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You’re probably familiar with popular dog sports like agility and obedience, but have you ever heard of heelwork to music? This fun and exciting new sport is taking the dog sport world by storm, and we’re all for it.
If you’ve ever watched a heelwork to music competition, you’ve probably thought to yourself “My dog and I could do that. That looks like fun!” and you wouldn’t be alone. Heelwork to music is a great source of exercise for both pets and people and can be a wonderful way to bond with your pup. Right now, the sport is primarily popular in the UK, but it’s been making its way across the pond since the early 2000s.
This sport has been recognized by The Kennel Club in the UK within the past 24 years and has been included in the Crufts Dog Show for the past 12. So what is this new sport and why has it gained so much popularity?
The History of Heelwork to Music
Mary Ray, a prominent UK dog trainer, brought this sport into the spotlight in the early 1990s when she performed a demonstration of the budding sport at Crufts. Years later, the Rugby Dog Club was then the first kennel to add the sport to a competitive show at their 1996 show. To this day, the Rugby Dog Club show continues to be the pinnacle competition for those in the heelwork to music realm in the UK.
It wasn’t until 2005 that heelwork to music was included in the Crufts dog show by way of an invitational competition. In that inaugural year, Tina Humphrey won the grand prize with her blue merle Border Collie, Bluecroft My Blue Heaven. The next year, in 2006, the heelwork to music sport was finally thrust into the spotlight when the sport was added to the official Crufts lineup for its mainstage competition.
Heelwork to Music vs. Freestyle
As with all sports, there are different styles that competitors can compete in. Like in figure skating how a skater could compete in either singles or pairs, both are still ice skating, but each division has its own set of rules. There are two divisions of heelwork to music; the first is just referred to as heelwork to music, and the other is called freestyle.
According to the World Canine Freestyle Association, freestyle is defined as “Musical Freestyle is a choreographed musical program performed by handlers and their dogs. The object of musical freestyle is to display the dog and handler in a creative, innovative and original dance, using music and intricate movements to showcase teamwork, artistry, costuming, athleticism and style in interpreting the theme of the music. Heelwork-to-Music incorporates traditional dog obedience and the art of dressage with the inclusion of musical interpretation, dance elements, and costuming with an emphasis on non-standard obedience movements. Both Musical Freestyle and Heelwork-To-Music routines should create a visually exciting display which is enjoyable to watch and which is equally enjoyable to dogs and handlers executing the programs. Canine freestyle is a showcase that truly demonstrates the joys and fun of bonding with your pet.”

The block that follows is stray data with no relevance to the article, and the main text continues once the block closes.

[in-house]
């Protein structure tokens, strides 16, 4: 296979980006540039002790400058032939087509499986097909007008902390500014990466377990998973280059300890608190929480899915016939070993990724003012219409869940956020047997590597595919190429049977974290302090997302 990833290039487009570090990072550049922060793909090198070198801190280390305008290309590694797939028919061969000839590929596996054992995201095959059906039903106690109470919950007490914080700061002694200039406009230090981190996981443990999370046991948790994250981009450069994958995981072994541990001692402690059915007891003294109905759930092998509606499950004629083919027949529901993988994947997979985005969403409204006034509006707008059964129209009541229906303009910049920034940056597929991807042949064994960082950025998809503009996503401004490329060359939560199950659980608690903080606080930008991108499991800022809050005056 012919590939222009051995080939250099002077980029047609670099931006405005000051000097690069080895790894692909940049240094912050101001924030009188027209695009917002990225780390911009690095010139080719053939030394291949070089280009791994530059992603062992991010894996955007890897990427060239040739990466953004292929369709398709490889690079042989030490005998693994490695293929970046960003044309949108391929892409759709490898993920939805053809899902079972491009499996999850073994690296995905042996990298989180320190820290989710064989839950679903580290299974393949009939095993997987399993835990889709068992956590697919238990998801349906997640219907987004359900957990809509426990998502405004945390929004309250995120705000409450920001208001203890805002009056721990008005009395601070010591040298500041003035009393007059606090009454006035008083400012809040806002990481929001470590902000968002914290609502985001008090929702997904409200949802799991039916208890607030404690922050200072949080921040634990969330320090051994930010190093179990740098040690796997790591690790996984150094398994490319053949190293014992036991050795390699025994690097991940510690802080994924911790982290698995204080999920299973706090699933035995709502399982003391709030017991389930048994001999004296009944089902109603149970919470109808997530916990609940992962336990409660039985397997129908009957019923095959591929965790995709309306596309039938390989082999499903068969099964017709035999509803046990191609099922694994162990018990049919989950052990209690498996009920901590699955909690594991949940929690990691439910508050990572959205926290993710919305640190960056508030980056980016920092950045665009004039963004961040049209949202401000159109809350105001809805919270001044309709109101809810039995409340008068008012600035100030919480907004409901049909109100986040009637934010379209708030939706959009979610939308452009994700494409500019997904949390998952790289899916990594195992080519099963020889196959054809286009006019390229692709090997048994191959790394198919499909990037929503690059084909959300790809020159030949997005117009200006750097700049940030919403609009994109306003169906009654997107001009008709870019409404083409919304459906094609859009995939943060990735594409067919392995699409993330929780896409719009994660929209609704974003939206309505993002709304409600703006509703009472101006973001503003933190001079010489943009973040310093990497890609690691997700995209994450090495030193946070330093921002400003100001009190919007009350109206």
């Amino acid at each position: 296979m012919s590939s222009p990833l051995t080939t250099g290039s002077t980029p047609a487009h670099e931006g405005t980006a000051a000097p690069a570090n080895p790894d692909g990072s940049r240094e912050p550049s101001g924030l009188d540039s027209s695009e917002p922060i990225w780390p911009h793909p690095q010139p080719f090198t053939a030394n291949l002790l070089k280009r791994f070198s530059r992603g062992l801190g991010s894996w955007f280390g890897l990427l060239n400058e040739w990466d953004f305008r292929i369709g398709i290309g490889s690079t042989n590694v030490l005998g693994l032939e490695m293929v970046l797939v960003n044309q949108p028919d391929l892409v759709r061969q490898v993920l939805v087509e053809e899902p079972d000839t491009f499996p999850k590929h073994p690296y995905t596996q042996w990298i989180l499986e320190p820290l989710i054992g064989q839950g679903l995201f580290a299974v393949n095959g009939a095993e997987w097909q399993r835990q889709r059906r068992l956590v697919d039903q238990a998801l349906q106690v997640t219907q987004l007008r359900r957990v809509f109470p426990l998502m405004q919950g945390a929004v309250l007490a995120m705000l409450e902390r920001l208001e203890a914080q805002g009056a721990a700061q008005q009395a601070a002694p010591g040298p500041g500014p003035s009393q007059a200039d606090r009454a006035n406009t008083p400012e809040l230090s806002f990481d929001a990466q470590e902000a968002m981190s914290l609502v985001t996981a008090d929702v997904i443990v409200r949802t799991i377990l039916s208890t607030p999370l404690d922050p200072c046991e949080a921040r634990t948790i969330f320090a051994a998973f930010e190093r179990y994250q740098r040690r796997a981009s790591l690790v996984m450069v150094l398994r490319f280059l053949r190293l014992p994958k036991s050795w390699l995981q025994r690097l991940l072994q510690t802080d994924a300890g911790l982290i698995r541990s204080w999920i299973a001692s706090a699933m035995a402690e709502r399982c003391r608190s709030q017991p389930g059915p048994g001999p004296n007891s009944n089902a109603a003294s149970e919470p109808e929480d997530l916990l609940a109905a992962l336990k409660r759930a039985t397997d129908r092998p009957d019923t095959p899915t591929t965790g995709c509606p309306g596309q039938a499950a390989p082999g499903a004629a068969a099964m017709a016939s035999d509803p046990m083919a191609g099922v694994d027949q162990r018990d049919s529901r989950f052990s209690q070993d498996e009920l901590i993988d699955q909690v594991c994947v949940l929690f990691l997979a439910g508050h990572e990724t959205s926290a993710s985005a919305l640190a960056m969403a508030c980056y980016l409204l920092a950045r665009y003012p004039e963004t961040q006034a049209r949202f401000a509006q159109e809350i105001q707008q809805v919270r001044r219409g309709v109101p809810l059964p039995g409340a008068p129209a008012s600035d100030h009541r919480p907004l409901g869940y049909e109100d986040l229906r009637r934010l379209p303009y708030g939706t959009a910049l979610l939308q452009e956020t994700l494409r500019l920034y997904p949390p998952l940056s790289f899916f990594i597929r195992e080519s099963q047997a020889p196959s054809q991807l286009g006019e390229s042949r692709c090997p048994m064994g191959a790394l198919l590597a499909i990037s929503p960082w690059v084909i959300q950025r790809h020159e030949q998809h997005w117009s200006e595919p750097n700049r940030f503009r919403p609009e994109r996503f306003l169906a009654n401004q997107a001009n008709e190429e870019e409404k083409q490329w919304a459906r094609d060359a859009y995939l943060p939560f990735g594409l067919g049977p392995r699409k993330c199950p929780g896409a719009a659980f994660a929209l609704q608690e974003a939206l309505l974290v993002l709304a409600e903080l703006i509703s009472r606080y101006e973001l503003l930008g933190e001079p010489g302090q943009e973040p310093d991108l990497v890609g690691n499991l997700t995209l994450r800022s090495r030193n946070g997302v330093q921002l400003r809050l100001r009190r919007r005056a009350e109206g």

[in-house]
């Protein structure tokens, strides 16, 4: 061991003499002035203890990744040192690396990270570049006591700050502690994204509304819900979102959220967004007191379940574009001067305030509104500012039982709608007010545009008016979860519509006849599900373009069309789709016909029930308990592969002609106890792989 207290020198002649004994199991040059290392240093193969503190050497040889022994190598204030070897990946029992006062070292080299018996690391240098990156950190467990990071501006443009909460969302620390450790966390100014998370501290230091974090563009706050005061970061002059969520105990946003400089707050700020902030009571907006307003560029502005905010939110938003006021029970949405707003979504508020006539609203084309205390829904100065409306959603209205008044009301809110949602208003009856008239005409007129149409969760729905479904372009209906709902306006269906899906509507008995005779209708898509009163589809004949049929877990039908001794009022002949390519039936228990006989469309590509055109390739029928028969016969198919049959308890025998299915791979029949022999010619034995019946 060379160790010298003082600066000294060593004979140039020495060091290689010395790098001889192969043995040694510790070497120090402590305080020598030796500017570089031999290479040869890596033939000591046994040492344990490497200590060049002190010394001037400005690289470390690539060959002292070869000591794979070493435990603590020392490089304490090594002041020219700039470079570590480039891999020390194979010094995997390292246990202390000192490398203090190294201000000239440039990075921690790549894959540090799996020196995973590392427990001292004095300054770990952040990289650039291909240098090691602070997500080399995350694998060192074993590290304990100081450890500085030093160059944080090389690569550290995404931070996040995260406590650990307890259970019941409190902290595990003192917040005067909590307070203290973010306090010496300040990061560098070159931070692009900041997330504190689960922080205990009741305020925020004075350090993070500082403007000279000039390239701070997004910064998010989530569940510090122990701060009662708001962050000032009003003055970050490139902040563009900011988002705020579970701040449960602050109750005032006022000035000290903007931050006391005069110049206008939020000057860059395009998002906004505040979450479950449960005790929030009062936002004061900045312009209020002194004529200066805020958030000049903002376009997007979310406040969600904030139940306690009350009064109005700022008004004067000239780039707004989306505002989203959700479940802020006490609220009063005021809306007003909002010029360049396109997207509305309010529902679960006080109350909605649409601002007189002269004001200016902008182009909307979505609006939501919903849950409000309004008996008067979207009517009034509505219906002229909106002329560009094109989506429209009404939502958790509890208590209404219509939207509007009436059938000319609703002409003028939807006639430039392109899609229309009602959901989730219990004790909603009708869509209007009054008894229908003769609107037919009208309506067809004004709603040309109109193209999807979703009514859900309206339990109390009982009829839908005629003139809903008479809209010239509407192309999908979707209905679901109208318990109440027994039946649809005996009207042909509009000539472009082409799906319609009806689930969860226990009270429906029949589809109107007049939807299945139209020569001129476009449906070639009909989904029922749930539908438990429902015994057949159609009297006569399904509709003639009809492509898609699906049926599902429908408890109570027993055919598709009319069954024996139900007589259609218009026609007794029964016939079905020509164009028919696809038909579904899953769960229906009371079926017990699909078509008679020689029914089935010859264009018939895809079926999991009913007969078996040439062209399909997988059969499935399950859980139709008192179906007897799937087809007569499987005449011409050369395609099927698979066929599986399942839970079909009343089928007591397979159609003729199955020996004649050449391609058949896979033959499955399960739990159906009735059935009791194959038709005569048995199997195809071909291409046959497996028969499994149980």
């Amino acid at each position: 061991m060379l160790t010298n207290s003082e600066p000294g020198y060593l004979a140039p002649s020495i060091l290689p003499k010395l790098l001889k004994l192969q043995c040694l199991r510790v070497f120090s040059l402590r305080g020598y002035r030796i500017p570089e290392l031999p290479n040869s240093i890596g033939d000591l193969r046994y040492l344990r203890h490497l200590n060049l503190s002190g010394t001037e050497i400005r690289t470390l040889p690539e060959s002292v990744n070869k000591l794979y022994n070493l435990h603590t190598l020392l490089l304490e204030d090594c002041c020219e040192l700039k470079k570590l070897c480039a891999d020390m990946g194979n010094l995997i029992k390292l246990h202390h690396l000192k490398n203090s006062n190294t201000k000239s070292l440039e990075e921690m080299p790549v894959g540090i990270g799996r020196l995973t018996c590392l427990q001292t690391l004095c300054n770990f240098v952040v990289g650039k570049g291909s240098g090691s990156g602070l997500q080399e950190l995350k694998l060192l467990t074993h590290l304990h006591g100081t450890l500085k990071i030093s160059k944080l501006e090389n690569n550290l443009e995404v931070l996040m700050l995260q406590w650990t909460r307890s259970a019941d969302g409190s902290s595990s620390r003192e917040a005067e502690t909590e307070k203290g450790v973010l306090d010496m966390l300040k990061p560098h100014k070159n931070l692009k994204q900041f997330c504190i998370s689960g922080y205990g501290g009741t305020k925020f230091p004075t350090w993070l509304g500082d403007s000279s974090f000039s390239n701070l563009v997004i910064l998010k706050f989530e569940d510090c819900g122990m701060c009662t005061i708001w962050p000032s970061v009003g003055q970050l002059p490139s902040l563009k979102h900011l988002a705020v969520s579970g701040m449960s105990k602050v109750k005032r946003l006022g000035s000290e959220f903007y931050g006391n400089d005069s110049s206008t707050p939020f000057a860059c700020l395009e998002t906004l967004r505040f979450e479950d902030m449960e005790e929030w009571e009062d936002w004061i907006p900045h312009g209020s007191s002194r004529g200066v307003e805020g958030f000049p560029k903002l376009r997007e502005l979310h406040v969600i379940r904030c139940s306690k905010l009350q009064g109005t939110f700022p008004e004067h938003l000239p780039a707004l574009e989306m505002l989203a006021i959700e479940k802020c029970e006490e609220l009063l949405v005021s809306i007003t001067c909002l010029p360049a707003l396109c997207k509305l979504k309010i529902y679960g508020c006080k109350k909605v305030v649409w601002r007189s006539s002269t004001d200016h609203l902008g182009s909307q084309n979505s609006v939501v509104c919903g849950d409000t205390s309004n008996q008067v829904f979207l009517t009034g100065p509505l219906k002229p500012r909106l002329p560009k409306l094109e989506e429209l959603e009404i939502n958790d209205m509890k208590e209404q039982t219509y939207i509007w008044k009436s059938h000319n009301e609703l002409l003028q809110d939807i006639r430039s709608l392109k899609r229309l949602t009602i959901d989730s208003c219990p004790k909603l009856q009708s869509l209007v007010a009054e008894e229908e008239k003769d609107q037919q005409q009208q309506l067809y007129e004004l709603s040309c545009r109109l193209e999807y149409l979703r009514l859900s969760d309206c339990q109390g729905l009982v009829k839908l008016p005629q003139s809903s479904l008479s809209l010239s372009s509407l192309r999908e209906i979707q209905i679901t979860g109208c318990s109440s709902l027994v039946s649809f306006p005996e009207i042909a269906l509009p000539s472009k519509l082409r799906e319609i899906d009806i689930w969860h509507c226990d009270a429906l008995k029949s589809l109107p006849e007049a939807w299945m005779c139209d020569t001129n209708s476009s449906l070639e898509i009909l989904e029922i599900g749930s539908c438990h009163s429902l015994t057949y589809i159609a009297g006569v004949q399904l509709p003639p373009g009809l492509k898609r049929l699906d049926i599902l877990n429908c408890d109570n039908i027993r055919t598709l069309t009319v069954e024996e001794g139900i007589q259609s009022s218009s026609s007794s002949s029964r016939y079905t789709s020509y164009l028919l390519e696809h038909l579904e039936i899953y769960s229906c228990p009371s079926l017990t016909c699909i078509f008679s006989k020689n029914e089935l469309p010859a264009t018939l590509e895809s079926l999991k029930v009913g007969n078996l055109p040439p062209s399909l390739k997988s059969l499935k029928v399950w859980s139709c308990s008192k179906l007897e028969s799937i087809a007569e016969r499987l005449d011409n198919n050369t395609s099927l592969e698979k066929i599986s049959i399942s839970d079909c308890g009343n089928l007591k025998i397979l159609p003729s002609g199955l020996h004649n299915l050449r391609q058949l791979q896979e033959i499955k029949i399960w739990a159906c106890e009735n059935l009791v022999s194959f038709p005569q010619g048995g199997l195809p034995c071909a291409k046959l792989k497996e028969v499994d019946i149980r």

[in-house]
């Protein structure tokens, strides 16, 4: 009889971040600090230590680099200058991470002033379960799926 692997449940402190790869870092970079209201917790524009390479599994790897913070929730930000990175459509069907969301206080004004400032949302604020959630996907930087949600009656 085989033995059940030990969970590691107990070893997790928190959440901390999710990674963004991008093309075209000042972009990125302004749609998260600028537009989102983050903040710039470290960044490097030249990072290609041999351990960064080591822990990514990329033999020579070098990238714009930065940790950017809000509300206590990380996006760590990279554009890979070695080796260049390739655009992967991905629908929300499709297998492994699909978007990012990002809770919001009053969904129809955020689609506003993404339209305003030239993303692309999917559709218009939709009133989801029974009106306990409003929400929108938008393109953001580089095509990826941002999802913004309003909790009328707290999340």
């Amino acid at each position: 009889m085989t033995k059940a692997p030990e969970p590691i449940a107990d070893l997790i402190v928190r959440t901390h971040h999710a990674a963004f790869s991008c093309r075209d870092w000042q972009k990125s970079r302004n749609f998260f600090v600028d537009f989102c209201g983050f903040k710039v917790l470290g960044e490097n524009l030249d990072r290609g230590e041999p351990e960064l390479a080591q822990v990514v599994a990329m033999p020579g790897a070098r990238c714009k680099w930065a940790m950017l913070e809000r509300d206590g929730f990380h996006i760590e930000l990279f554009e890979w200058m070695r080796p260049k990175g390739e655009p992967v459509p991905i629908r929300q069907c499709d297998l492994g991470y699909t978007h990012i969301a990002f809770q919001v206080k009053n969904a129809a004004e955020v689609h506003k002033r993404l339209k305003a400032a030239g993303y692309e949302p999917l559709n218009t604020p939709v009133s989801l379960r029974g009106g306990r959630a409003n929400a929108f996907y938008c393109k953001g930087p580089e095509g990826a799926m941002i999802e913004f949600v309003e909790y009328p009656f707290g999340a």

Heelwork to Music
The Kennel Club defines heelwork to music as “Heelwork to Music came originally from the discipline of dog obedience and uses the heelwork elements of that discipline. It requires a dog to walk/trot at heel in any of the eight prescribed heelwork positions and the handler to choreograph that heelwork to a piece of music. The dog must be in a heelwork position for at least two thirds of a Heelwork to Music routine. The remaining one third may be freestyle.”
Heelwork to Music Moves
Creativity is key when it comes to heelwork to music routines. The only guidelines for heelwork to music routines are that the handler and dog must be in a heelwork position for at least ⅔ of the routine. The last ⅓ can be just about anything you can imagine. The best way to understand the heelwork to music sport is to watch a demonstration. We recommend watching some of the most recent Crufts heelwork to music routines. You can watch the Crufts 2017 international freestyle heelwork To music competition winner here, and find the entire Crufts Youtube channel here.
Sustained close-in heelwork sequences: these combinations entail the handler and dog moving together in a sustained and prolonged parallel position in straight, curved, or circular patterns.
Moving or stationary close-in heelwork: these combinations are done with the dog and handler next to one another or together. These moves can include spins, turns, pivots, paw moves, or hand moves, and more.
Close-in connecting moves: these combinations can either be performed stationary or while in motion. These are the moves that connect other heelwork combinations together.
Getting Started in Heelwork with Music
The World Canine Freestyle Organization is the primary authority on heelwork to music in the U.S. If you want to get started in the sport, their website is the best place to start. After that, you can either look to local trainers or online resources for help mastering this new doggy activity. We wish you the best of luck in your new sport!